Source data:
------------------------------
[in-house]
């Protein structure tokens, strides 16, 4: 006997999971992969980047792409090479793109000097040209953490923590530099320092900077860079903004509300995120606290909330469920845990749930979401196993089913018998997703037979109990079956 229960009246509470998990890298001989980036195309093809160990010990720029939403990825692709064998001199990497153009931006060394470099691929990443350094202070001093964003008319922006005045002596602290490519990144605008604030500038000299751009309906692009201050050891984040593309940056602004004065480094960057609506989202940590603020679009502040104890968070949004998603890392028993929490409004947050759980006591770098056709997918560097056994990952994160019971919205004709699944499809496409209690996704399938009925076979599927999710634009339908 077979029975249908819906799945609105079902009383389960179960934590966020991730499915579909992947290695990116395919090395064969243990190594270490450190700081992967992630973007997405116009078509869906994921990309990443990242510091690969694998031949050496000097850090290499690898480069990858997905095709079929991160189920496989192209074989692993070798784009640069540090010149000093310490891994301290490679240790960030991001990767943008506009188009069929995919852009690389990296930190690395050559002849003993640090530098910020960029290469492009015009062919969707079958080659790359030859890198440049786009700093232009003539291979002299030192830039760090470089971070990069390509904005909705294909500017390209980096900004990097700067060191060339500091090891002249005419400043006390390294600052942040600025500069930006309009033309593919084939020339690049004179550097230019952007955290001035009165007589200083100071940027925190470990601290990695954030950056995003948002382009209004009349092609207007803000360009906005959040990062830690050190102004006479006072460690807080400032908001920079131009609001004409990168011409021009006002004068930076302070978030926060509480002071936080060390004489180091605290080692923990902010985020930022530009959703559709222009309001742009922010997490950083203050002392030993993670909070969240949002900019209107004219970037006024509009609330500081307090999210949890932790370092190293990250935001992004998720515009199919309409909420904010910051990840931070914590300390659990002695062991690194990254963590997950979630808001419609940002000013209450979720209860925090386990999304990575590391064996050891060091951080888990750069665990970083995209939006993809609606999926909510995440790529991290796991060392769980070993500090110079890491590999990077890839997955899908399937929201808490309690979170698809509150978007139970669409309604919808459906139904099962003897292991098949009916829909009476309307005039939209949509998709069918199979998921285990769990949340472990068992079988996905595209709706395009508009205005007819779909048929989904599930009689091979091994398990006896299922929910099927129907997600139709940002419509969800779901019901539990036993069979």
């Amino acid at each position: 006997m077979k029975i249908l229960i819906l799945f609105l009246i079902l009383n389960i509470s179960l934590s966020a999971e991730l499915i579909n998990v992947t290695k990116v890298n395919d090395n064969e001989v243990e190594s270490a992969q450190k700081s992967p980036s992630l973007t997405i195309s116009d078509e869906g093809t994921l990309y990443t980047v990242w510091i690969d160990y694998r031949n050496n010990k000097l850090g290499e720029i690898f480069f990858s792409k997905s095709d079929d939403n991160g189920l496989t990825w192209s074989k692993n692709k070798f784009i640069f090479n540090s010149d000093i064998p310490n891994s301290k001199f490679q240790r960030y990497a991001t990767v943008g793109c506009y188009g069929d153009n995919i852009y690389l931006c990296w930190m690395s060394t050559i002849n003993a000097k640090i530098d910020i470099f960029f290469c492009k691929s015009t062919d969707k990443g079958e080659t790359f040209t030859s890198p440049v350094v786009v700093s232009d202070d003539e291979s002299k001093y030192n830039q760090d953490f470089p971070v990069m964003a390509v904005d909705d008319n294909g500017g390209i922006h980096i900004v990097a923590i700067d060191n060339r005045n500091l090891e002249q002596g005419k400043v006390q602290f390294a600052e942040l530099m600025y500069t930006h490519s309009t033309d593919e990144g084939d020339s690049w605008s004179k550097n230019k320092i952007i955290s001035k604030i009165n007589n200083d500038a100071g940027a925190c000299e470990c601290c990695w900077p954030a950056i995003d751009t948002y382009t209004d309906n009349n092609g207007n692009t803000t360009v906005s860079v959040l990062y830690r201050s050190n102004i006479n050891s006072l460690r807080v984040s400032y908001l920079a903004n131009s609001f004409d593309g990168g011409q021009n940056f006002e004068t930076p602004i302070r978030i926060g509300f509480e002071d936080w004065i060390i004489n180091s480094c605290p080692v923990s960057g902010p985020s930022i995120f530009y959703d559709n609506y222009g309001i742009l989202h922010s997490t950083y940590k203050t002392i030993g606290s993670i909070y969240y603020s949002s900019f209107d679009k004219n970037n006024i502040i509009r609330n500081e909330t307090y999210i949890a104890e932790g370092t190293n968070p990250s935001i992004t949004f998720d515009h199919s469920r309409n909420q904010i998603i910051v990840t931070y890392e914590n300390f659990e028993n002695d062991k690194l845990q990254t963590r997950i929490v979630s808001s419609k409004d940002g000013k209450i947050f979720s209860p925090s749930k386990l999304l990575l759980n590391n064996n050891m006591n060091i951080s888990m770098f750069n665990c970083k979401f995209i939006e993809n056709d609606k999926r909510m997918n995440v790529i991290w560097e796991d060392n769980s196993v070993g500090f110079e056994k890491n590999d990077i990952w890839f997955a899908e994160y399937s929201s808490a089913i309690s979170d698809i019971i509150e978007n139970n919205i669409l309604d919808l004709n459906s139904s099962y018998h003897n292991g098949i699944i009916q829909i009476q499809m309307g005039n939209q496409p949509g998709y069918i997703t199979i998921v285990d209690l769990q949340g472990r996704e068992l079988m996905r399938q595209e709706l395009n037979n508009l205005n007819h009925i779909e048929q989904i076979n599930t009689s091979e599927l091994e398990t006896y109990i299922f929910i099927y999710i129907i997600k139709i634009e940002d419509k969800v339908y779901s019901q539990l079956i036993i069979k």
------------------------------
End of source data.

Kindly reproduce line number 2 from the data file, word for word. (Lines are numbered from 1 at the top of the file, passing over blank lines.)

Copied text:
């Protein structure tokens, strides 16, 4: 006997999971992969980047792409090479793109000097040209953490923590530099320092900077860079903004509300995120606290909330469920845990749930979401196993089913018998997703037979109990079956 229960009246509470998990890298001989980036195309093809160990010990720029939403990825692709064998001199990497153009931006060394470099691929990443350094202070001093964003008319922006005045002596602290490519990144605008604030500038000299751009309906692009201050050891984040593309940056602004004065480094960057609506989202940590603020679009502040104890968070949004998603890392028993929490409004947050759980006591770098056709997918560097056994990952994160019971919205004709699944499809496409209690996704399938009925076979599927999710634009339908 077979029975249908819906799945609105079902009383389960179960934590966020991730499915579909992947290695990116395919090395064969243990190594270490450190700081992967992630973007997405116009078509869906994921990309990443990242510091690969694998031949050496000097850090290499690898480069990858997905095709079929991160189920496989192209074989692993070798784009640069540090010149000093310490891994301290490679240790960030991001990767943008506009188009069929995919852009690389990296930190690395050559002849003993640090530098910020960029290469492009015009062919969707079958080659790359030859890198440049786009700093232009003539291979002299030192830039760090470089971070990069390509904005909705294909500017390209980096900004990097700067060191060339500091090891002249005419400043006390390294600052942040600025500069930006309009033309593919084939020339690049004179550097230019952007955290001035009165007589200083100071940027925190470990601290990695954030950056995003948002382009209004009349092609207007803000360009906005959040990062830690050190102004006479006072460690807080400032908001920079131009609001004409990168011409021009006002004068930076302070978030926060509480002071936080060390004489180091605290080692923990902010985020930022530009959703559709222009309001742009922010997490950083203050002392030993993670909070969240949002900019209107004219970037006024509009609330500081307090999210949890932790370092190293990250935001992004998720515009199919309409909420904010910051990840931070914590300390659990002695062991690194990254963590997950979630808001419609940002000013209450979720209860925090386990999304990575590391064996050891060091951080888990750069665990970083995209939006993809609606999926909510995440790529991290796991060392769980070993500090110079890491590999990077890839997955899908399937929201808490309690979170698809509150978007139970669409309604919808459906139904099962003897292991098949009916829909009476309307005039939209949509998709069918199979998921285990769990949340472990068992079988996905595209709706395009508009205005007819779909048929989904599930009689091979091994398990006896299922929910099927129907997600139709940002419509969800779901019901539990036993069979």